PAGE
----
Blimey, who'd have thought you'd get this sort of thing in Wigmore Street? The Jerusalem Quartet found themselves at the centre of a political protest yesterday as they played Mozart and Ravel at the Wigmore Hall. The ruckus was such that the BBC pulled the live broadcast and played a record instead. You can find viewpoints of the protest from both sides of the fence here and here. My chums at Classical Music report that the Wigmore's head honcho says:
"I want to make the point very strongly that we can’t possibly condone any kind of disturbance to an artistic event. Wigmore Hall is a totally non-political organisation, and by disrupting performances the protesters completely take away the whole meaning of an artistic event, which is something that transcends politics."
Let's think about that for a second: "an artistic event... is something that transcends politics."
Can the Arts really shut themselves off from politics? Certainly the Great and Good are happy to lobby for funding when there's a general election in the air. It's a bit difficult to claim that the Jerusalem Quartet stand apart from politics when their biography points out their proud serving in the Israeli military. They are promoted as ambassadors for Israel, and so I'm not sure anyone can reasonably complain if people who oppose that country's policies want to protest at their event.
I'm not standing up for the protesters' views here. I don't know enough to be able to offer an informed opinion on that. But I do think the right to protest is a valuable and important one that's under attack in this country at the moment, and I applaud anyone who stands up for their right to demonstrate in a non-violent fashion. I also have to admire the quartet for having the balls to complete their programme in the face of the protest.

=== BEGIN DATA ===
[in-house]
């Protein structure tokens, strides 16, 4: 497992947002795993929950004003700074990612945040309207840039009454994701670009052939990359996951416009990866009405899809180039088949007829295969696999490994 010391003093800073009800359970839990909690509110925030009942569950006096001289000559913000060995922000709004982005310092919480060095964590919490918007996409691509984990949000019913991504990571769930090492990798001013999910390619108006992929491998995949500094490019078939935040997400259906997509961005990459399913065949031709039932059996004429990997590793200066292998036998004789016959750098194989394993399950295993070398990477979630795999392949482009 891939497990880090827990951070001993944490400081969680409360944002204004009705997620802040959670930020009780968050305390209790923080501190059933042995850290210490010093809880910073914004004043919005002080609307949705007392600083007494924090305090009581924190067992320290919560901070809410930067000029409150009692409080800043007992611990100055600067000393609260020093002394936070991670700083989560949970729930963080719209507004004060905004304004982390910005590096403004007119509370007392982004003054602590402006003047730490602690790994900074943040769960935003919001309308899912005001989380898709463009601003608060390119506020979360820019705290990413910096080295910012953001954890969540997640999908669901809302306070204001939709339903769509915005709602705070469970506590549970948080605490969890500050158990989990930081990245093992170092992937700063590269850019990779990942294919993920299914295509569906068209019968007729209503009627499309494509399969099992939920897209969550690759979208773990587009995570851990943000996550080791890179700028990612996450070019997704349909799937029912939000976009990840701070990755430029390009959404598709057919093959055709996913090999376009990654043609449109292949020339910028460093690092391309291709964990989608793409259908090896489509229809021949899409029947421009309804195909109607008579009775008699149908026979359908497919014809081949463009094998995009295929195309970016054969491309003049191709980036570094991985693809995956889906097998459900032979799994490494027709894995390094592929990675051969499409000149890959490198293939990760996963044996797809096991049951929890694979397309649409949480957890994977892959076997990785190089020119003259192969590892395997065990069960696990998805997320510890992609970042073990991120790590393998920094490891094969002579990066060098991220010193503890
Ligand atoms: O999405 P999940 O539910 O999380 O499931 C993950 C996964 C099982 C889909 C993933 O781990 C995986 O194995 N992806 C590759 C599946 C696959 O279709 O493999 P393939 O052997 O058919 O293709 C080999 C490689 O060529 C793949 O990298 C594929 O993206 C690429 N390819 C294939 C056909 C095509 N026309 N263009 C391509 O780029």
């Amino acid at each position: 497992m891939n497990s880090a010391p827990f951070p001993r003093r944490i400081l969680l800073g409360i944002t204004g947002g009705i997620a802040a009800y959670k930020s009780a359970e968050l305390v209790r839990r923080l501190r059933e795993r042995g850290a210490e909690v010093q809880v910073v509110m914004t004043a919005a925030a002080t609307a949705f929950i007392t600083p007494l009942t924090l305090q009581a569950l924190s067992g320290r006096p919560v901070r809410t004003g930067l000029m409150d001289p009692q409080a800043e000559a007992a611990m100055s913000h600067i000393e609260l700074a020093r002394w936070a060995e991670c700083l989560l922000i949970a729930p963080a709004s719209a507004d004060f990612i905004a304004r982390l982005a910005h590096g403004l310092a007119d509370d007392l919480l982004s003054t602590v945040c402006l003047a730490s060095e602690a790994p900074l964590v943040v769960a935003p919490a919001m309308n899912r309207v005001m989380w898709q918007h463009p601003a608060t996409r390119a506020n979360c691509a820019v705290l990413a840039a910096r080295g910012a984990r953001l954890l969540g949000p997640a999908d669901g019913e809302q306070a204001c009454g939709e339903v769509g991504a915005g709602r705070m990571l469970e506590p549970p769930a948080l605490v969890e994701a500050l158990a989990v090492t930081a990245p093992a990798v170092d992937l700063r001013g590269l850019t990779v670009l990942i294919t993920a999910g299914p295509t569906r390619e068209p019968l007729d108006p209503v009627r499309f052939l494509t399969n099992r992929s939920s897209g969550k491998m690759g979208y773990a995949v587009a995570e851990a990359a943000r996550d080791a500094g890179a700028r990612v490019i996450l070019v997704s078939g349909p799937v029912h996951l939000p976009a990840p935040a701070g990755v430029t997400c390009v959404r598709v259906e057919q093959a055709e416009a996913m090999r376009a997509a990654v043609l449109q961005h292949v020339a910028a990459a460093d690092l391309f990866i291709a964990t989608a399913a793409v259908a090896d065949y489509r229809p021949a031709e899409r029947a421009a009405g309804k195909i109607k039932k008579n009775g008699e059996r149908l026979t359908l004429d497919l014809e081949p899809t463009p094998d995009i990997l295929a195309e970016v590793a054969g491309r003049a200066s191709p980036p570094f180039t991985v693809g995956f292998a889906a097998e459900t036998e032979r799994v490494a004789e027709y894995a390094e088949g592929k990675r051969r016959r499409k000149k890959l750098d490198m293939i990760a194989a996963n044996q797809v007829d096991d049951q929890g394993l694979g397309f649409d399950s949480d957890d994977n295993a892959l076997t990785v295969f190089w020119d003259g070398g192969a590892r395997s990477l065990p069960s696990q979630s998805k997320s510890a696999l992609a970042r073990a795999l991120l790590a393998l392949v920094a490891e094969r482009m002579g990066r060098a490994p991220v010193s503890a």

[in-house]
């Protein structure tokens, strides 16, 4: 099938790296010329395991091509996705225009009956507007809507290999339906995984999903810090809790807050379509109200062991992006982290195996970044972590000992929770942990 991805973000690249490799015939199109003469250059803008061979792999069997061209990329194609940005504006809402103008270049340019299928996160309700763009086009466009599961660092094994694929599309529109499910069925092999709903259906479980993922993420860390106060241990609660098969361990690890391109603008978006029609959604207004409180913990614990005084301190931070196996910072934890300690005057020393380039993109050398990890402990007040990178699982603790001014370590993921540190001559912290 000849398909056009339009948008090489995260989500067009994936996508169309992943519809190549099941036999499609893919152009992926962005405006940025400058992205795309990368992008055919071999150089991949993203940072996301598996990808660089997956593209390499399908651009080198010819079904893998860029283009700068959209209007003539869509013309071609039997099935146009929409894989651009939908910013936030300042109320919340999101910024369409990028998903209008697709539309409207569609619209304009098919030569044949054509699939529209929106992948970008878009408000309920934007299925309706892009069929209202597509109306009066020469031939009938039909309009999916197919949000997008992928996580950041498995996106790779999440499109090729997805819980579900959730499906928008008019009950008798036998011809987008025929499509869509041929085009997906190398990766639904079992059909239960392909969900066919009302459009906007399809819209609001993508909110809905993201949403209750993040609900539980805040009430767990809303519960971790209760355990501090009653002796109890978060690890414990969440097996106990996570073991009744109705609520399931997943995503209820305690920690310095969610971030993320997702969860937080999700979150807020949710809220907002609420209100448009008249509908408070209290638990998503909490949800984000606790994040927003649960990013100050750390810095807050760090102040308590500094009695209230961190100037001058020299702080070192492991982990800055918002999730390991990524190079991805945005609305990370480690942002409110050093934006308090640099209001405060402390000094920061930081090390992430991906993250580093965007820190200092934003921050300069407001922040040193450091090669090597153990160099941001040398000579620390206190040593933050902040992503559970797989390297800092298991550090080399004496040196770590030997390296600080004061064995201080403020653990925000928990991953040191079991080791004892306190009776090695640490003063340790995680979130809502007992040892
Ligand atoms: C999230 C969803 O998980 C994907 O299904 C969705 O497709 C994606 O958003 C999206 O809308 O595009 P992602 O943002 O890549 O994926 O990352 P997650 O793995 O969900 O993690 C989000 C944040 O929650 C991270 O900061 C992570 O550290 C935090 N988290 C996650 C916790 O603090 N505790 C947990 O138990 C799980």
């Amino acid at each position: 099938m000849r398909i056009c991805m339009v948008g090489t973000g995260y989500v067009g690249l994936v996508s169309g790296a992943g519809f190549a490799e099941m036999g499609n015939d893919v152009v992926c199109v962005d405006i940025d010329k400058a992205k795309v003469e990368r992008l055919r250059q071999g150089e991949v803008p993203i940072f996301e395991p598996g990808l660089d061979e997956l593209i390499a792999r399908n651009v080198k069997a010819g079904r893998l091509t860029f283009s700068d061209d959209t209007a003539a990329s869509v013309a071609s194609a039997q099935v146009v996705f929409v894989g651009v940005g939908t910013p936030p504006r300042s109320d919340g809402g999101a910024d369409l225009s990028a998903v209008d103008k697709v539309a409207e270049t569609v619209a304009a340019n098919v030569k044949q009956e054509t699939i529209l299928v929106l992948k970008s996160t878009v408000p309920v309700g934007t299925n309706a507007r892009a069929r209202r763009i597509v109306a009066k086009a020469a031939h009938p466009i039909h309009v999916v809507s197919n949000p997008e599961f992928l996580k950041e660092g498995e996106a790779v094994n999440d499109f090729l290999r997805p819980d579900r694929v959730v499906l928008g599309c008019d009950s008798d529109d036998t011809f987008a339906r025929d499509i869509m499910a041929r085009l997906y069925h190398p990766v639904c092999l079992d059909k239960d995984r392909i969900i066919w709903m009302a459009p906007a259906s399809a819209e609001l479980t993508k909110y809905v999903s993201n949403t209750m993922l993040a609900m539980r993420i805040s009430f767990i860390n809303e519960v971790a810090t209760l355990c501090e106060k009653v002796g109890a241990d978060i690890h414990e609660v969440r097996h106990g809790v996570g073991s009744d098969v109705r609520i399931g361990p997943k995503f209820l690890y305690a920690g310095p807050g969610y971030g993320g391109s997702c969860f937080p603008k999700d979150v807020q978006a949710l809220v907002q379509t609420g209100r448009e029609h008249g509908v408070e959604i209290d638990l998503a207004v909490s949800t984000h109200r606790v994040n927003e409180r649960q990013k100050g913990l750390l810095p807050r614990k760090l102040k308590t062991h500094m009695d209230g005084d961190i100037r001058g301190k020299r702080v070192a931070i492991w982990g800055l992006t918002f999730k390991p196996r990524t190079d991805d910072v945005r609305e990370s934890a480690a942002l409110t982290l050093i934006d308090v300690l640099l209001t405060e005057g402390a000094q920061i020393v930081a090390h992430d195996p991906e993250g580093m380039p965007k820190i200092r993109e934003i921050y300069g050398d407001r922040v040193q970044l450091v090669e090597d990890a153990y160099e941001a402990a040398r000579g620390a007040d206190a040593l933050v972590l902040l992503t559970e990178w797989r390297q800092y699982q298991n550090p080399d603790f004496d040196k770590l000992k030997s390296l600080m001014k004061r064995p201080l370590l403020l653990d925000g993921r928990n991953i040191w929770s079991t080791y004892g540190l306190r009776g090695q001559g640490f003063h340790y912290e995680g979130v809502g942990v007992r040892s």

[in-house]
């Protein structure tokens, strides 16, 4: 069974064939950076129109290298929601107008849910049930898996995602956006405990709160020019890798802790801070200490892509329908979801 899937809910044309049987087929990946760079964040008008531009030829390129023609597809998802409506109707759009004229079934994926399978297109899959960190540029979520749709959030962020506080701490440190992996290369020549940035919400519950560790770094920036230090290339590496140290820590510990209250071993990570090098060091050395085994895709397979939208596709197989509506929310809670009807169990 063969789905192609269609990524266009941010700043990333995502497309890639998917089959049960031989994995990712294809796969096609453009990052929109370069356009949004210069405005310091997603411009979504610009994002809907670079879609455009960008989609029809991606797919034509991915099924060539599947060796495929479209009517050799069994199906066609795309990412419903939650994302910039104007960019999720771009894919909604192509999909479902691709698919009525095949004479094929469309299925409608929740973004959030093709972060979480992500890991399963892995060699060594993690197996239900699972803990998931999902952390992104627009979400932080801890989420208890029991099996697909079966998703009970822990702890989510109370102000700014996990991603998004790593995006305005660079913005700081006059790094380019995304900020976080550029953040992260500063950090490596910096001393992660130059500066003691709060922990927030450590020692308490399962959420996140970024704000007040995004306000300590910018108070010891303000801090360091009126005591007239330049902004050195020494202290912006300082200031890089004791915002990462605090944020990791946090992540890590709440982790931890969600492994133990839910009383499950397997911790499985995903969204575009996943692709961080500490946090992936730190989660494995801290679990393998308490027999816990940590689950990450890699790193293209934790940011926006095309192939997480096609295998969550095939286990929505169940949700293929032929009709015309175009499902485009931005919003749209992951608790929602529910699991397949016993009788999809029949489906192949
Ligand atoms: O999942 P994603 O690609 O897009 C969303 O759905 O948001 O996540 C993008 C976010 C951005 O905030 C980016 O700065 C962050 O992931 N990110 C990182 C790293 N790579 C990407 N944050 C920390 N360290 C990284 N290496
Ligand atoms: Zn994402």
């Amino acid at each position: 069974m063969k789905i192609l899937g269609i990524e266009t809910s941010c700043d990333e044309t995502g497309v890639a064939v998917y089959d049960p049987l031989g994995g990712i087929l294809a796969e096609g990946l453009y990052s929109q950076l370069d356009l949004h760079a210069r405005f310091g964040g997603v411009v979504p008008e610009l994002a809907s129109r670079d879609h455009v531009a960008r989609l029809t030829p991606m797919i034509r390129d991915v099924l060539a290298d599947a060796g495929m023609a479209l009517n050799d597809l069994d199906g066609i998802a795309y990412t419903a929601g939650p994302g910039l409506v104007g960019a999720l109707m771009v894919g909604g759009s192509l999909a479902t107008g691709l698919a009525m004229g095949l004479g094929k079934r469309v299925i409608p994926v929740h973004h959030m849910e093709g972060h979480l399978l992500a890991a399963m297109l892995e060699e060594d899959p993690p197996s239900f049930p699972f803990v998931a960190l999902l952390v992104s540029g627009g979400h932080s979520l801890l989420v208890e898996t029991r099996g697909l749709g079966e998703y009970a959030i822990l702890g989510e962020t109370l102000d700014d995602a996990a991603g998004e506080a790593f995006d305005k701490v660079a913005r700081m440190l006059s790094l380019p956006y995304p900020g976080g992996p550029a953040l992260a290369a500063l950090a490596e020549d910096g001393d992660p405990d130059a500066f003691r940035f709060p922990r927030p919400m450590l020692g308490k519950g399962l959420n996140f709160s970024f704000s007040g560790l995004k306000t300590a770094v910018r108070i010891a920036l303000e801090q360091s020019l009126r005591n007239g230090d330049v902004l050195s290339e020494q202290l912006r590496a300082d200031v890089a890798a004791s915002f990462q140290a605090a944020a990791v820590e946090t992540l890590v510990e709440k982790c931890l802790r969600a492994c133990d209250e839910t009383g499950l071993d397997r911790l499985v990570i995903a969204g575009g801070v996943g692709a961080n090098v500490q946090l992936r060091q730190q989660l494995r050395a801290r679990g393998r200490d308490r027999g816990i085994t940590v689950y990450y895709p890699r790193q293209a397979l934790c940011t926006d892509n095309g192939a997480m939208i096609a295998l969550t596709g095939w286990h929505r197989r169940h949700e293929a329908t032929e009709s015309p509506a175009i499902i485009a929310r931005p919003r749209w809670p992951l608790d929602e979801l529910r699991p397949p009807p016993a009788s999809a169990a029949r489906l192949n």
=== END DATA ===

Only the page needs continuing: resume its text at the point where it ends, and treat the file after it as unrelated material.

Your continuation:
Art encompasses (or at least can encompass) a larger world than political squabbles, but it's at best naive, at worst disingenuous to say that it's too high to concern itself with such everyday concerns. Music certainly has been called into the service of some very dubious acts in history. It's important for artists and musicians to engage with the world around them. The Wigmore Incident (should we call it Wigmoregate perhaps?) demonstrates that you can't shut out the world. Art has to confront if it is to have any meaning beyond a bit of entertainment for the middles classes. At the very least the Wigmore Hall audience must have been considerably more engaged in the moment than some people lead me to believe is often the case.
Want to hear this exciting event for yourself? You can't: the concert was supposed to be broadcast live on Radio 3 but got pulled when the disruption occurred. The quartet later recorded patches so when it's repeated all you'll hear is the music, which seems a tad of a Stalinist approach to the historical record by the Beeb.